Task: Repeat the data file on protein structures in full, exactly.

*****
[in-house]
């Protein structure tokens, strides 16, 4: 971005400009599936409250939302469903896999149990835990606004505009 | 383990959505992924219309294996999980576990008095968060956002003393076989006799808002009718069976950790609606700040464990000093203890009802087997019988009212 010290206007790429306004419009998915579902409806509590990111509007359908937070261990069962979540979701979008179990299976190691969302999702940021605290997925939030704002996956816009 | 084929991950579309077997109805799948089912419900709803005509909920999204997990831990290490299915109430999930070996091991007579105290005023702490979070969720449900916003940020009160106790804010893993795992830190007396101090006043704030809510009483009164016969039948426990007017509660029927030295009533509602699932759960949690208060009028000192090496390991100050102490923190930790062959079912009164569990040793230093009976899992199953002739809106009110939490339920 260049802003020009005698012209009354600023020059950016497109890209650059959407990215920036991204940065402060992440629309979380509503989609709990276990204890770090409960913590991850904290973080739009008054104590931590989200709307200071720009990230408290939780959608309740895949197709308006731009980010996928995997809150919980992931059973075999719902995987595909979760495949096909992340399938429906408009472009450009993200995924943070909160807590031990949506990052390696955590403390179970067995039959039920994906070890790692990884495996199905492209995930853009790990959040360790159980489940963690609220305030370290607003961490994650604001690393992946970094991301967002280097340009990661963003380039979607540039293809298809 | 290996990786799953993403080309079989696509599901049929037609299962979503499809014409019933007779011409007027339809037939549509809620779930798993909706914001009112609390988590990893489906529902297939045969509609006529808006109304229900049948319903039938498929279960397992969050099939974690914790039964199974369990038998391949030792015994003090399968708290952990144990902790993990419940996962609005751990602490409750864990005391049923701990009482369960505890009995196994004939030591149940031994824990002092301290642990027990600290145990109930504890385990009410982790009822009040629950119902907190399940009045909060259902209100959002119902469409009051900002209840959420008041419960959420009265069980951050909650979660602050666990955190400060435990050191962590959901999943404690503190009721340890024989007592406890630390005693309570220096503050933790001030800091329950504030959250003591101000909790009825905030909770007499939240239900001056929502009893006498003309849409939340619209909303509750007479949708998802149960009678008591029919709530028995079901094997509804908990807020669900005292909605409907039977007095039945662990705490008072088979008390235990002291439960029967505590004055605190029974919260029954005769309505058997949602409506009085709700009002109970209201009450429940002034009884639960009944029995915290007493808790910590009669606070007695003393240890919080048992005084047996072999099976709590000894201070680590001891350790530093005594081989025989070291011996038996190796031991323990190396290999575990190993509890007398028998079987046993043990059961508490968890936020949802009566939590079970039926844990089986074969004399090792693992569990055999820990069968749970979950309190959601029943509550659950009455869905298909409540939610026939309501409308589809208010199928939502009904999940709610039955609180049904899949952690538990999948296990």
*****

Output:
[in-house]
């Protein structure tokens, strides 16, 4: 971005400009599936409250939302469903896999149990835990606004505009 | 383990959505992924219309294996999980576990008095968060956002003393076989006799808002009718069976950790609606700040464990000093203890009802087997019988009212 010290206007790429306004419009998915579902409806509590990111509007359908937070261990069962979540979701979008179990299976190691969302999702940021605290997925939030704002996956816009 | 084929991950579309077997109805799948089912419900709803005509909920999204997990831990290490299915109430999930070996091991007579105290005023702490979070969720449900916003940020009160106790804010893993795992830190007396101090006043704030809510009483009164016969039948426990007017509660029927030295009533509602699932759960949690208060009028000192090496390991100050102490923190930790062959079912009164569990040793230093009976899992199953002739809106009110939490339920 260049802003020009005698012209009354600023020059950016497109890209650059959407990215920036991204940065402060992440629309979380509503989609709990276990204890770090409960913590991850904290973080739009008054104590931590989200709307200071720009990230408290939780959608309740895949197709308006731009980010996928995997809150919980992931059973075999719902995987595909979760495949096909992340399938429906408009472009450009993200995924943070909160807590031990949506990052390696955590403390179970067995039959039920994906070890790692990884495996199905492209995930853009790990959040360790159980489940963690609220305030370290607003961490994650604001690393992946970094991301967002280097340009990661963003380039979607540039293809298809 | 290996990786799953993403080309079989696509599901049929037609299962979503499809014409019933007779011409007027339809037939549509809620779930798993909706914001009112609390988590990893489906529902297939045969509609006529808006109304229900049948319903039938498929279960397992969050099939974690914790039964199974369990038998391949030792015994003090399968708290952990144990902790993990419940996962609005751990602490409750864990005391049923701990009482369960505890009995196994004939030591149940031994824990002092301290642990027990600290145990109930504890385990009410982790009822009040629950119902907190399940009045909060259902209100959002119902469409009051900002209840959420008041419960959420009265069980951050909650979660602050666990955190400060435990050191962590959901999943404690503190009721340890024989007592406890630390005693309570220096503050933790001030800091329950504030959250003591101000909790009825905030909770007499939240239900001056929502009893006498003309849409939340619209909303509750007479949708998802149960009678008591029919709530028995079901094997509804908990807020669900005292909605409907039977007095039945662990705490008072088979008390235990002291439960029967505590004055605190029974919260029954005769309505058997949602409506009085709700009002109970209201009450429940002034009884639960009944029995915290007493808790910590009669606070007695003393240890919080048992005084047996072999099976709590000894201070680590001891350790530093005594081989025989070291011996038996190796031991323990190396290999575990190993509890007398028998079987046993043990059961508490968890936020949802009566939590079970039926844990089986074969004399090792693992569990055999820990069968749970979950309190959601029943509550659950009455869905298909409540939610026939309501409308589809208010199928939502009904999940709610039955609180049904899949952690538990999948296990």